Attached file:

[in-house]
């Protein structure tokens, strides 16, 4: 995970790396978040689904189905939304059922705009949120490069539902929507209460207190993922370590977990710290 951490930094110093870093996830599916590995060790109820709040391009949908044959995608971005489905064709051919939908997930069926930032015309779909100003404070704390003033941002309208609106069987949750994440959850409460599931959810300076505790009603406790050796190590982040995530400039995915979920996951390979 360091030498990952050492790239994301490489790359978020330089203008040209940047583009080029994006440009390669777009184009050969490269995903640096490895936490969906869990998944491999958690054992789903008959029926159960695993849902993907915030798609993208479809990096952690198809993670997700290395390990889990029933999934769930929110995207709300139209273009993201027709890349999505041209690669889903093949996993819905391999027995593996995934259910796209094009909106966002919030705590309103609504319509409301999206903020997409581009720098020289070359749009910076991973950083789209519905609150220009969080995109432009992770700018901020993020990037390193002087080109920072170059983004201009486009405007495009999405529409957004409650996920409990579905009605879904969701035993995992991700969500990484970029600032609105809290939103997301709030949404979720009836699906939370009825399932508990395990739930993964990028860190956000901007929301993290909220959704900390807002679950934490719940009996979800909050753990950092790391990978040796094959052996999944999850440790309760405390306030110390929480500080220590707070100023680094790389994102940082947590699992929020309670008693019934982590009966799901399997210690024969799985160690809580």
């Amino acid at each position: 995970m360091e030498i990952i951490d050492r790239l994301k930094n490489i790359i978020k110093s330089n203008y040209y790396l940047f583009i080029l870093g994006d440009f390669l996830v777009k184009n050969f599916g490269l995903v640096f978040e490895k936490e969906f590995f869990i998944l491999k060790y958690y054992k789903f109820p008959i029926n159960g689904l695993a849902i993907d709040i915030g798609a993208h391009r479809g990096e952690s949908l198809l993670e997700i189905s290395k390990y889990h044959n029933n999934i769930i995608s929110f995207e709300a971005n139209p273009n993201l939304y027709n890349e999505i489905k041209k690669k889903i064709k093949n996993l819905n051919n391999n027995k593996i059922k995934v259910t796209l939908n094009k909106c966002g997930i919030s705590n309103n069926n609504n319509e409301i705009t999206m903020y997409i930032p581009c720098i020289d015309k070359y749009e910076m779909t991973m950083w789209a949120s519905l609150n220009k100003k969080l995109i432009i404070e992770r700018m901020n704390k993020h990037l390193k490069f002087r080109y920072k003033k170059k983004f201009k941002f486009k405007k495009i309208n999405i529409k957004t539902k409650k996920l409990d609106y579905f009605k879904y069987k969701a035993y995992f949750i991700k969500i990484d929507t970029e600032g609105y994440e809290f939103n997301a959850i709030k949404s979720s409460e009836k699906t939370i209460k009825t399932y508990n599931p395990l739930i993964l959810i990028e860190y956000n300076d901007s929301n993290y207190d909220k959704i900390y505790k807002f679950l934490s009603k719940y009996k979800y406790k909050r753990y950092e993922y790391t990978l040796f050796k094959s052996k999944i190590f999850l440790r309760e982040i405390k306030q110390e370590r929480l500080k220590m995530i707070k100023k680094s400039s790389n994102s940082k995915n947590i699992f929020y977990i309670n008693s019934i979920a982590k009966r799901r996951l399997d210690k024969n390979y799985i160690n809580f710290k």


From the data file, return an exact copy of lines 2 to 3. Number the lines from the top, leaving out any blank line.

């Protein structure tokens, strides 16, 4: 995970790396978040689904189905939304059922705009949120490069539902929507209460207190993922370590977990710290 951490930094110093870093996830599916590995060790109820709040391009949908044959995608971005489905064709051919939908997930069926930032015309779909100003404070704390003033941002309208609106069987949750994440959850409460599931959810300076505790009603406790050796190590982040995530400039995915979920996951390979 360091030498990952050492790239994301490489790359978020330089203008040209940047583009080029994006440009390669777009184009050969490269995903640096490895936490969906869990998944491999958690054992789903008959029926159960695993849902993907915030798609993208479809990096952690198809993670997700290395390990889990029933999934769930929110995207709300139209273009993201027709890349999505041209690669889903093949996993819905391999027995593996995934259910796209094009909106966002919030705590309103609504319509409301999206903020997409581009720098020289070359749009910076991973950083789209519905609150220009969080995109432009992770700018901020993020990037390193002087080109920072170059983004201009486009405007495009999405529409957004409650996920409990579905009605879904969701035993995992991700969500990484970029600032609105809290939103997301709030949404979720009836699906939370009825399932508990395990739930993964990028860190956000901007929301993290909220959704900390807002679950934490719940009996979800909050753990950092790391990978040796094959052996999944999850440790309760405390306030110390929480500080220590707070100023680094790389994102940082947590699992929020309670008693019934982590009966799901399997210690024969799985160690809580």
């Amino acid at each position: 995970m360091e030498i990952i951490d050492r790239l994301k930094n490489i790359i978020k110093s330089n203008y040209y790396l940047f583009i080029l870093g994006d440009f390669l996830v777009k184009n050969f599916g490269l995903v640096f978040e490895k936490e969906f590995f869990i998944l491999k060790y958690y054992k789903f109820p008959i029926n159960g689904l695993a849902i993907d709040i915030g798609a993208h391009r479809g990096e952690s949908l198809l993670e997700i189905s290395k390990y889990h044959n029933n999934i769930i995608s929110f995207e709300a971005n139209p273009n993201l939304y027709n890349e999505i489905k041209k690669k889903i064709k093949n996993l819905n051919n391999n027995k593996i059922k995934v259910t796209l939908n094009k909106c966002g997930i919030s705590n309103n069926n609504n319509e409301i705009t999206m903020y997409i930032p581009c720098i020289d015309k070359y749009e910076m779909t991973m950083w789209a949120s519905l609150n220009k100003k969080l995109i432009i404070e992770r700018m901020n704390k993020h990037l390193k490069f002087r080109y920072k003033k170059k983004f201009k941002f486009k405007k495009i309208n999405i529409k957004t539902k409650k996920l409990d609106y579905f009605k879904y069987k969701a035993y995992f949750i991700k969500i990484d929507t970029e600032g609105y994440e809290f939103n997301a959850i709030k949404s979720s409460e009836k699906t939370i209460k009825t399932y508990n599931p395990l739930i993964l959810i990028e860190y956000n300076d901007s929301n993290y207190d909220k959704i900390y505790k807002f679950l934490s009603k719940y009996k979800y406790k909050r753990y950092e993922y790391t990978l040796f050796k094959s052996k999944i190590f999850l440790r309760e982040i405390k306030q110390e370590r929480l500080k220590m995530i707070k100023k680094s400039s790389n994102s940082k995915n947590i699992f929020y977990i309670n008693s019934i979920a982590k009966r799901r996951l399997d210690k024969n390979y799985i160690n809580f710290k």